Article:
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What Is An Evidentiary Hearing In An Illinois Divorce?
Sooner or later, during your Illinois divorce, you will attend a friendly status call where a party will ask that their motion be set for hearing. The judge will pause and then ask, “Will this be an evidentiary hearing?”
The counsel requesting the hearing will either say, “we can just pre-try it,” “the hearing will be summary in nature,” or “it will be a full evidentiary hearing, judge.”
What is an evidentiary hearing and why is are evidentiary hearings so momentous (and rare) in an Illinois divorce case?
What Is NOT An Evidentiary Hearing?
An evidentiary hearing is, initially, best understood by what it is not: a pretrial, an argument on the pleadings or a summary hearing.
A pretrial is a testament to the honesty and mutual trust that judges hold for divorce lawyers and divorce lawyers hold for each other (Yes, we do like and trust each other…for the most part).
A pretrial allows each attorney to submit a memo and then orally describe the facts to the judge as they understand them. The judge will consider the facts and then make a recommendation presuming that the facts are both true and provable. A pretrial in an Illinois divorce case is efficient and fair…if the parties agree on the facts.
If the parties don’t agree on the facts and the facts would be material to the judge’s decision, the pretrial will be continued to an evidentiary hearing in order for the judge to make findings of fact in order to base the judge’s rulings.
An argument on the pleadings is almost identical to a pretrial except the judge issues an order not a recommendation after the argument. Again, the facts cannot be in dispute for the judge to make a ruling on the pleadings alone.
A summary hearing is similar except with the formality of the judge only considering filed pleadings and filed affidavits. Summary hearings are typically allowed only to resolve temporary issues because time is of the essence. Summary hearings are brief and, therefore, can be scheduled quickly.
“Issues concerning temporary maintenance or temporary support of a child entitled to support shall be dealt with on a summary basis based on allocated parenting time, financial affidavits, tax returns, pay stubs, banking statements, and other relevant documentation, except an evidentiary hearing may be held upon a showing of good cause.” 750 ILCS 5/501(a)(3)
The facts in the pleadings and the affidavits will be considered true for the purposes of the summary hearing. If either party disagrees with those stated “facts,” they must show good cause…or return on a later date with proof of the real facts in an evidentiary hearing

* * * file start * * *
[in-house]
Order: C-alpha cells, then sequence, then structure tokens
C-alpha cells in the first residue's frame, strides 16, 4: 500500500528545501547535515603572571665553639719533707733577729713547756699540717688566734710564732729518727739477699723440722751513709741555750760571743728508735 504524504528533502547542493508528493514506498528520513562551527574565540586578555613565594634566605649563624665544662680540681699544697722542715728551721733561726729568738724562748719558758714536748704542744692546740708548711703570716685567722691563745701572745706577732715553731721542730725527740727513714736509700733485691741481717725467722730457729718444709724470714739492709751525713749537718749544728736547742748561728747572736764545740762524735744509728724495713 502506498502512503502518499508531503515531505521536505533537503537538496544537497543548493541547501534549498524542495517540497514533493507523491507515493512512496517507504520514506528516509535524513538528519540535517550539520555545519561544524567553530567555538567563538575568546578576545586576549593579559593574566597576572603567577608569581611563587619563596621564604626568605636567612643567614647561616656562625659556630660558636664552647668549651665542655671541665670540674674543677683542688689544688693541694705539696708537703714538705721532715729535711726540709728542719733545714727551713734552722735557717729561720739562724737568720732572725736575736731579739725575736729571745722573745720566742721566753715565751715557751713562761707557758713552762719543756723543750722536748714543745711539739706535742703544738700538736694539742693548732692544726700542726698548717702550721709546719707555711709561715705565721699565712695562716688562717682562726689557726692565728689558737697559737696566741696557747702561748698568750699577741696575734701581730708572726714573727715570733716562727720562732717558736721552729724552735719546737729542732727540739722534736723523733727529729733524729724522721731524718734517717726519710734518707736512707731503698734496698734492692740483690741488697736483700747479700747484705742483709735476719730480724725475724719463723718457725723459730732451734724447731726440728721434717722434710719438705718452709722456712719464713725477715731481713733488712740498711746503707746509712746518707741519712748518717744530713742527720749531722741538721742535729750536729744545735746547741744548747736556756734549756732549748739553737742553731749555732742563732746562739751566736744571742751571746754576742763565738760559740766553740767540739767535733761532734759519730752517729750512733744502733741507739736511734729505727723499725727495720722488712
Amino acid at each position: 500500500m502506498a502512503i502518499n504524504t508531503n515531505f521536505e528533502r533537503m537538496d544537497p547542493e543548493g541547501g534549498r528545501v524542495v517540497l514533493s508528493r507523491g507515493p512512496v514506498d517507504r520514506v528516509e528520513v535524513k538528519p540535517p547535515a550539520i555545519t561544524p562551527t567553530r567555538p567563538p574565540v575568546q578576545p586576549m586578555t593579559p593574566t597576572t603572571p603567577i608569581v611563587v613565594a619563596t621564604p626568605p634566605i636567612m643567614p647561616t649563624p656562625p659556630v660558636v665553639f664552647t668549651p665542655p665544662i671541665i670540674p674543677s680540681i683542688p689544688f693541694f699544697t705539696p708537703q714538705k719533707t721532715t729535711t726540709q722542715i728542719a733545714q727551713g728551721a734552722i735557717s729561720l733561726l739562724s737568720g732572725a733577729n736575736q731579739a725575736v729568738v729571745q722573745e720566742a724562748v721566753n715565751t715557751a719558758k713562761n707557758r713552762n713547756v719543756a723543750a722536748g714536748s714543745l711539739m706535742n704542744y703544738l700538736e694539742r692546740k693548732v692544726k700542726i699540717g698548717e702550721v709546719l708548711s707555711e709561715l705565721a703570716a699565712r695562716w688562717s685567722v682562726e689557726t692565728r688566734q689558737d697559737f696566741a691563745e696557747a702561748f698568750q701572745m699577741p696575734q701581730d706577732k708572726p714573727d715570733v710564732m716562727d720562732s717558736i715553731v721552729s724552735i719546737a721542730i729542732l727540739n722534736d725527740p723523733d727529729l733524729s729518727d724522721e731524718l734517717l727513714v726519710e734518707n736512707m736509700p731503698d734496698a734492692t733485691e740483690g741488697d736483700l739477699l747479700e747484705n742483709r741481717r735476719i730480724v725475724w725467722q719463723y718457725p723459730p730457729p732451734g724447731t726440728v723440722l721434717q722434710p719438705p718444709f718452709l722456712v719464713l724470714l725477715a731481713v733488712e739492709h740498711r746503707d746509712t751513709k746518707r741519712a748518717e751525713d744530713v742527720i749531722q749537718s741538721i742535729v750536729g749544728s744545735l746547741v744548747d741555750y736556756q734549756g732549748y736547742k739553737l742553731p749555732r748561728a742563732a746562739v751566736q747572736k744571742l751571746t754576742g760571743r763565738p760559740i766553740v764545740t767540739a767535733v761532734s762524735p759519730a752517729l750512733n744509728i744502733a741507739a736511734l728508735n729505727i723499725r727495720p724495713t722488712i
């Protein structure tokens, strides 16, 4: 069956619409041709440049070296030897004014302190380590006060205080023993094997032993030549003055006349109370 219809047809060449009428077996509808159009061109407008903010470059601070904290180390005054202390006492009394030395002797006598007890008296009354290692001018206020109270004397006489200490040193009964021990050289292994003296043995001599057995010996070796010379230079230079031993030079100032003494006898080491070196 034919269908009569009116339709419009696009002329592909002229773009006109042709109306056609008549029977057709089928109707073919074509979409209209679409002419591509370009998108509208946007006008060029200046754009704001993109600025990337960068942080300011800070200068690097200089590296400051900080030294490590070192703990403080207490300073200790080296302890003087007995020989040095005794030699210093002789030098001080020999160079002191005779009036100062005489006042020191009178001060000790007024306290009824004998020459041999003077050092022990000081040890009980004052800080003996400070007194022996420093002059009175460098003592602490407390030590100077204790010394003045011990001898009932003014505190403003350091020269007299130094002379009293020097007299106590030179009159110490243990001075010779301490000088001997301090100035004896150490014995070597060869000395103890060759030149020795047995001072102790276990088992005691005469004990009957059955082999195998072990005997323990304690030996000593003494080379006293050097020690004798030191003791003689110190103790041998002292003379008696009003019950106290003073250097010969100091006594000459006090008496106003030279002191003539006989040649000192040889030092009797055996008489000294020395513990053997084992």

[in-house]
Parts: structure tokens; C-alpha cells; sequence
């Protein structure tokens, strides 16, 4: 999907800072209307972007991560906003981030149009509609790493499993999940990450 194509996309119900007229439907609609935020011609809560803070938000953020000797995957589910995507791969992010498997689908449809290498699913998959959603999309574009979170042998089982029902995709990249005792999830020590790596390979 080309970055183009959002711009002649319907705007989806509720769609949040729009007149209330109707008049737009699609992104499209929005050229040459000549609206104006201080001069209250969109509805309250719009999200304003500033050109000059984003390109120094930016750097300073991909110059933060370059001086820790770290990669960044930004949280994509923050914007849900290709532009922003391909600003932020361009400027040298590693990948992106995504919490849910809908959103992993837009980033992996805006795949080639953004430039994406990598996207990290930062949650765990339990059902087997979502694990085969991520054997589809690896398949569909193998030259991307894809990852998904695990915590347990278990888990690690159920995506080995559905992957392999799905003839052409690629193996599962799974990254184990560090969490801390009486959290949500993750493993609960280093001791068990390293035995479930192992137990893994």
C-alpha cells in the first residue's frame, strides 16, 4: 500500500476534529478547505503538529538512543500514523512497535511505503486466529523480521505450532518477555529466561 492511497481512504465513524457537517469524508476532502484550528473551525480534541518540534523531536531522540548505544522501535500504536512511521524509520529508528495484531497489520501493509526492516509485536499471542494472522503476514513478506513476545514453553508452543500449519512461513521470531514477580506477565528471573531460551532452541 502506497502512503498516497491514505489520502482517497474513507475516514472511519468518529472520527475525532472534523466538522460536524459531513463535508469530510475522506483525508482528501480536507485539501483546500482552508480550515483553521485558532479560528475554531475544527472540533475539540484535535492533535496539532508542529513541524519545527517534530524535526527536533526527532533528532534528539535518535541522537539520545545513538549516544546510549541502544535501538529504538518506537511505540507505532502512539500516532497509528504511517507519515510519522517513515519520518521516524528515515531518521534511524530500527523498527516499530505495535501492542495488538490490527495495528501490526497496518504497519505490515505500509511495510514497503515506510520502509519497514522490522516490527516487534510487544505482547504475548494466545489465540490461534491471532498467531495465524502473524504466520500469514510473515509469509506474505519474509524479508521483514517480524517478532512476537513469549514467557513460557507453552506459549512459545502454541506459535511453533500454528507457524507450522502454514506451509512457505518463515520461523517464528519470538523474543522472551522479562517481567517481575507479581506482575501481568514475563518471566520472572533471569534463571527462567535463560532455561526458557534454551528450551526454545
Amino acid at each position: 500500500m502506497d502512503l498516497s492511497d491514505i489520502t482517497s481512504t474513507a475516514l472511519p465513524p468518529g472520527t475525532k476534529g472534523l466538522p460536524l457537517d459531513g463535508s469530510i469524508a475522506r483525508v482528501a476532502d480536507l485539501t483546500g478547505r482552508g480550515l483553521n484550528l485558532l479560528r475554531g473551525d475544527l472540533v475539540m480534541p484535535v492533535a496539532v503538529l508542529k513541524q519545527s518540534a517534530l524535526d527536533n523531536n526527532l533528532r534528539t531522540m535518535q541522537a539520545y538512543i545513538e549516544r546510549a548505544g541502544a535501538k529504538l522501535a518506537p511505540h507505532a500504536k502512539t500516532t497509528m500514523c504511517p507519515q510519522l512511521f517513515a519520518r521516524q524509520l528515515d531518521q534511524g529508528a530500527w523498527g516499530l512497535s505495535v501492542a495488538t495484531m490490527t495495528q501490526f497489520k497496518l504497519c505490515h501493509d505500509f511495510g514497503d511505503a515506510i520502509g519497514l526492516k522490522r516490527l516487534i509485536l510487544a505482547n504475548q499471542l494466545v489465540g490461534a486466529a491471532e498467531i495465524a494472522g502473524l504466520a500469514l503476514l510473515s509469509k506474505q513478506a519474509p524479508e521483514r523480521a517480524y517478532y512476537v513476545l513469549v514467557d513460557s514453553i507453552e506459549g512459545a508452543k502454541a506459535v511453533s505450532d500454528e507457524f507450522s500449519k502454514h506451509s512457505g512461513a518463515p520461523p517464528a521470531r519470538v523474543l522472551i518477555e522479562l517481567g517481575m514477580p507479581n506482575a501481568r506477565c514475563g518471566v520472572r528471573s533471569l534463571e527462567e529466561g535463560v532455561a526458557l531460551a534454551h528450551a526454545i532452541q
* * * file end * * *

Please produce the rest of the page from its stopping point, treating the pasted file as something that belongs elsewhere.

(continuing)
Most divorce lawyers, in my experience, prefer pretrials and summary hearings because they are easy. Pretrials and summary hearings require little preparation and, more importantly, pretrials and summary hearings do not require the use of the Rules of Evidence.
All of the above abbreviated hearings are agreed to and are a waiver of what is (probably) a party’s right to an evidentiary hearing. When matters are truly contested on both the legal and the factual level, an evidentiary hearing is required.
“[T]here is no rule prohibiting the parties from waiving their right to an evidentiary hearing, as in any other civil action. The parties may stipulate to entry of judgment based on the pleadings, citation examinations, and other stipulated evidence… However, in contested matters, a trial is required.” Workforce Solutions v. URBAN SERVICES, 977 NE 2d 267 – Ill: Appellate Court, 1st Dist., 2nd Div. 2012
What Is An Evidentiary Hearing?
An evidentiary hearing is a trial…but not a final trial on all matters. An evidentiary hearing is a judge considering and ruling on a matter which is temporary or leading up to the final trial. These temporary or interim matters are brought to court’s attention via motions.
A motion“is an application to the court for a ruling or an order in a pending case.” In re Marriage of Sutherland, 622 N.E.2d 105, 107 (Ill. App. Ct. 1993).
The parties can then request a hearing on their motion.
“An evidentiary hearing, including the right to present witnesses and engage in cross-examination, must be given if properly requested in domestic relations cases.” In re Marriage of Giammerino, 81 Ill. App. 3d 998, 999 (1980)
Evidentiary hearings are a right. Specifically, an evidentiary hearing is enshrined by the right of due process. “Procedural due process generally refers to notice and the opportunity to be heard.” The right of due process includes “a right to present evidence and argument, a right to cross-examine witnesses, and impartiality in rulings upon the evidence which is offered.” Fischetti v. Village of Schaumburg, 2012 IL App (1st) 111008, ¶ 16.
The easiest way to determine if an evidentiary hearing is required is if someone’s property could be taken away by the decision of a judge.
At a minimum, due process requires that a deprivation of property cannot occur without providing notice and an opportunity for a hearing appropriate to the nature of the case.” In re Marriage of Beyer and Parkis, 753 NE 2d 1032 – Ill: Appellate Court, 1st Dist., 1st Div. 2001
Because evidence is the crucial element necessary for an evidentiary hearing, an evidentiary hearing will not be held until discovery regarding the facts at issue is complete. This can take a while as those facts may be in the possession of a third party and can only be obtained by subpoena or deposition.
Once the evidentiary hearing actually begins, there are an elaborate set of rules which permit what evidence may actually be considered by the court. These are the Rules of Evidence.
[B]y order of the Illinois Supreme Court, the Illinois Rules of Evidence will govern proceedings in the courts of Illinois” Ill. R. Evid. Preamble
The rules of evidence allow either side to object to the other party’ evidence…which includes testimony.
The objections are numerous. You must know the objections and make the objections contemporaneously with the attempted admission of the objectionable evidence. It is not easy to object within a second of your opponent’s proffering of evidence. To object effectively takes years of study and practice.
Under the Illinois Rules of Evidence objections include but are not limited to:
- Introducing evidence during an opening statement.
- Seeking to introduce exhibits after failure to exchange the exhibits in pretrial.
- Asking questions calling for hearsay.
- Asking leading questions.
- Asking confusing questions.
- Asking questions calling for evidence that is irrelevant.
- Asking questions that assume facts not already admitted into evidence.
- Asking questions that call for a conclusion.
- Giving unresponsive answers to a question.
- Introducing exhibits for which an inadequate foundation has been laid.
- Introducing exhibits without authenticating those exhibits.
- Badgering the witness.
- Prejudicial statements.
- Unethical conduct by the opposing counsel.